> of this type, and just releasing the "non-DDT" deduped blocks when
> asked at a risk of "leaks" in the block tree was in the end the
> essence of my 2024, and ranks between cosmetic fix and a usability
> one (the storage system no longer panics in this case). I don't
> think it was integrated - or, after the discussions, if it should
> be - but the patch is on the issue tracker for those in need.
>
> The corrupted DDT entries were never addressed, to my knowledge,
> so it is still possible to have DDT point to unreadable garbage.
> Most of these "corrupted" blocks on my system were flushed when
> the DDT counter went to 0, after all copies of the file (block)
> were "recovered" from backup or other sources, or deleted.
>
>
>
> -------------------------------------------
> illumos-zfs
> Archives: https://www.listbox.com/member/archive/182191/=now
> RSS Feed: https://www.listbox.com/member/archive/rss/182191/22035932-cdca798d
> Modify Your Subscription: https://www.listbox.com/member/?&
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Garrett D'Amore | 13 Nov 20:15 2012

Re: 3236 zio nop-write


On Nov 13, 2012, at 10:02 AM, Christopher Siden <christopher.siden <at> delphix.com> wrote:

<at> Garrett, should I count you as a reviewer on this?

Probably not.  I didn't actually do any real review of the code except a cursory glance.  If you *need* additional reviewers, I will allocate some time to do so, though.

- Garrett


On Sat, Nov 10, 2012 at 8:55 AM, Garrett D'Amore <garrett <at> damore.org> wrote:
It sounds to me, after the long part of this story, that ZFS scrub (or some tool like it) should validate the DDT checksum actually matches the data.  This would be an extra level of paranoia.   If it doesn't match, the correct response would be (IMO) to fix the checksum, and then you wouldn't need to verify each and every time you write.

Of course, this is only an issue with some bizarre bug or data corruption, not due to a problem with SHA collisions.  (There have been many dedup bugs over the years, and dedup is one of the more commonly mis-deployed technologies.  I usually am hesitant to recommend it unless there is compelling evidence that the data set it will be applied to will achieve substantial benefit from it and the hardware is suitably beefy -- in terms of RAM or by using a pure SSD pool -- to avoid the performance penalties too often encountered with dedup.)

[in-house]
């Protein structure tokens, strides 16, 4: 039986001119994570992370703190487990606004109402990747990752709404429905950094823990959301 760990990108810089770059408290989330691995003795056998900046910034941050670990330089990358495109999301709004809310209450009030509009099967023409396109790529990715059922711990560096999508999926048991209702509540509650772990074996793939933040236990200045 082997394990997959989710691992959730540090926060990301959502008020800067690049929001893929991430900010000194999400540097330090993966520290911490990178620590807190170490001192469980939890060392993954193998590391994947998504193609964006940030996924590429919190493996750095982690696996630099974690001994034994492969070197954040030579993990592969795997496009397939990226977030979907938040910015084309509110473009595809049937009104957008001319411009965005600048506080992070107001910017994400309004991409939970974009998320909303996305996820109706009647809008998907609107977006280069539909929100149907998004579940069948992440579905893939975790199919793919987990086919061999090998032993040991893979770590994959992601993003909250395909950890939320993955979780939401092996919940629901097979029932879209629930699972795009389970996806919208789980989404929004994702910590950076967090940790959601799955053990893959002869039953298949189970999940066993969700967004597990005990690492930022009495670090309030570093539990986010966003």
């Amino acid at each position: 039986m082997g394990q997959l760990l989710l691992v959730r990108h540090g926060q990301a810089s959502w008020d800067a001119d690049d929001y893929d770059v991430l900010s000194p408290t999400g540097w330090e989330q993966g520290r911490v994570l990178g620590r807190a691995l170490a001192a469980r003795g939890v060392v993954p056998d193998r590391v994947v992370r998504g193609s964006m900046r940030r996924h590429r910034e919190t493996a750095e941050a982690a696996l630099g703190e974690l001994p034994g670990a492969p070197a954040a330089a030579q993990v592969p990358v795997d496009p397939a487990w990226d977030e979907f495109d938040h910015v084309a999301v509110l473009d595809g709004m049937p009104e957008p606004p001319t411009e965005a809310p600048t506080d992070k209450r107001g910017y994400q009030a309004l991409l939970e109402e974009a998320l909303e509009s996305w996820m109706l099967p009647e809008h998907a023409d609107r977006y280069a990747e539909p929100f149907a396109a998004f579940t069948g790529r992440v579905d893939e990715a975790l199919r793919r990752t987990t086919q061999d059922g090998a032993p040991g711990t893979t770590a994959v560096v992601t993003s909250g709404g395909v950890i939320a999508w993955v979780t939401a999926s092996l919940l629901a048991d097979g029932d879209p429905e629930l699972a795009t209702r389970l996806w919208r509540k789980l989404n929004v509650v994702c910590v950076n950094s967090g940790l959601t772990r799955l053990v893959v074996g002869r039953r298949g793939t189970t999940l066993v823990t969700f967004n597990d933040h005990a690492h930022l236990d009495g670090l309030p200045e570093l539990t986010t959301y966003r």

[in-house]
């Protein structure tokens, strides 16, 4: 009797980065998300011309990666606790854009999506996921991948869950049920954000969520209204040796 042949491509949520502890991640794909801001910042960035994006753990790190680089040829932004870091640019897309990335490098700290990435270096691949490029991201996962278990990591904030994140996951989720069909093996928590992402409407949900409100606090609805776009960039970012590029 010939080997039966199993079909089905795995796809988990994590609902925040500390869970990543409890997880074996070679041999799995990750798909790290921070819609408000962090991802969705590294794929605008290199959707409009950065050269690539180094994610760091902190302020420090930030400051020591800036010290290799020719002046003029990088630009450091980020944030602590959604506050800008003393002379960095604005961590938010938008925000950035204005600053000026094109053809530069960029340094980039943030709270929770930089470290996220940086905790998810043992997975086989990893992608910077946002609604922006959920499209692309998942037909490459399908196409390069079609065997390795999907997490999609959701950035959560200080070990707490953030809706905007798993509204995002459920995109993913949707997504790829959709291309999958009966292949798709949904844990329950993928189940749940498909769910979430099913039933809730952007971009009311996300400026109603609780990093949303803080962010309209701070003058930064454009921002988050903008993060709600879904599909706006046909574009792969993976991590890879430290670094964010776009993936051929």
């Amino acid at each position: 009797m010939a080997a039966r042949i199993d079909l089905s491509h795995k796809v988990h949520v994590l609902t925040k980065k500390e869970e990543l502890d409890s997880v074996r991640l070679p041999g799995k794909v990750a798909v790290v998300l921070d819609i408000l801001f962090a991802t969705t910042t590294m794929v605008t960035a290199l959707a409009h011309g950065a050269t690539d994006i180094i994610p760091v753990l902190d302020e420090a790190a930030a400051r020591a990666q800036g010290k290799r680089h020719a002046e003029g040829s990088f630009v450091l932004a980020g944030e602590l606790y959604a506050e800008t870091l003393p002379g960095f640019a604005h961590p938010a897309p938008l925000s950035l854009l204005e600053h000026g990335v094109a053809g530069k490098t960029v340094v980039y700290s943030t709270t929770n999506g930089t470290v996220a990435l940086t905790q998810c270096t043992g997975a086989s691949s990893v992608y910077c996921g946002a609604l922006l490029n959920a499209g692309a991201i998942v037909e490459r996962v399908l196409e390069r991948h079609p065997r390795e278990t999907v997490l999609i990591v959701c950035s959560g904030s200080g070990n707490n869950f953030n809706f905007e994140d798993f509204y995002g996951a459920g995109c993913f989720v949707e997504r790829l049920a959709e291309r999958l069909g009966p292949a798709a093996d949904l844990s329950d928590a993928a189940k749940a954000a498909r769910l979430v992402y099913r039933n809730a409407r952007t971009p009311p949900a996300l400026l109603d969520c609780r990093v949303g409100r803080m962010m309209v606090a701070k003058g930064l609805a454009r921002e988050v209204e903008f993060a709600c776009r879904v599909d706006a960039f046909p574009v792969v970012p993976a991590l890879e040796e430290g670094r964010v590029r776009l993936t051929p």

- Garrett

On Nov 10, 2012, at 4:55 AM, Jim Klimov <jimklimov <at> cos.ru> wrote:

> On 2012-11-10 04:55, Garrett D'Amore wrote:
>> unlikely that any SHA-256 collision will be found in my life time,
>> unless there is a deeper flaw found in the SHA algorithm itself.  I'm
>
> Then again, I found and George Wilson (I believe) fixed a bug
> in ZFS itself which caused problems with unverified writes on
> a deduped pool. So even if the hash collisions are not likely
> mathematically, there are situations which look the same and
> dedup verification is not something "too paranoid"- even if
> only to catch ZFS bugs.
>
> To recap the "anecdotal reference", my userdata got corrupted
> somehow so that some blocks from several files could not be
> recovered by raidz2 over 6 disks (I still have little rigid
> idea what went wrong, and I think I have some of those corrupted
> files left dormant on my old box so I could try to research
> their sectors manually some day).
>
> While the block-pointer tree walk (like scrub or normal file
> I/O) did find the presence of an error - a block did not match
> its checksum - the entry in DDT for this checksum existed and
> was not invalidated because of scrub's findings.
>
> Further unverified writes into the pool just incremented the DDT
> counter and new files (restored from backup) remained corrupted.
>
> Writes with verification did find that the on-disk blocks differ
> (they still did not care that one of them actually mismatches
> the checksum) and decreased the DDT counter for "bad block" and
> allocated a new unique one for valid data. I believe that for
> such collided entries as recovery blocks with valid data, new
> normal unique blocks are allocated and never deduped.
>
> Ultimately, there was a panic (the cause of which was what George
> fixed in https://www.illumos.org/issues/2649 ) because ZFS did
> not do proper housekeeping for such unique blocks, and they were
> still regarded as deduped - but not entered into the DDT. So the
> further writes into the "dedup=verify" file that tried to release
> the unique block from DDT (and which was not there) panicked.
>
> My other related reported bugs on this subject were
> https://www.illumos.org/issues/1981
> https://www.illumos.org/issues/2024
>
> My fix for not-panicking due to already having metadata corruption
> of this type, and just releasing the "non-DDT" deduped blocks when
> asked at a risk of "leaks" in the block tree was in the end the
> essence of my 2024, and ranks between cosmetic fix and a usability
> one (the storage system no longer panics in this case). I don't
> think it was integrated - or, after the discussions, if it should
> be - but the patch is on the issue tracker for those in need.
>
> The corrupted DDT entries were never addressed, to my knowledge,
> so it is still possible to have DDT point to unreadable garbage.
> Most of these "corrupted" blocks on my system were flushed when
> the DDT counter went to 0, after all copies of the file (block)
> were "recovered" from backup or other sources, or deleted.
>
>
>
> -------------------------------------------
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Gmane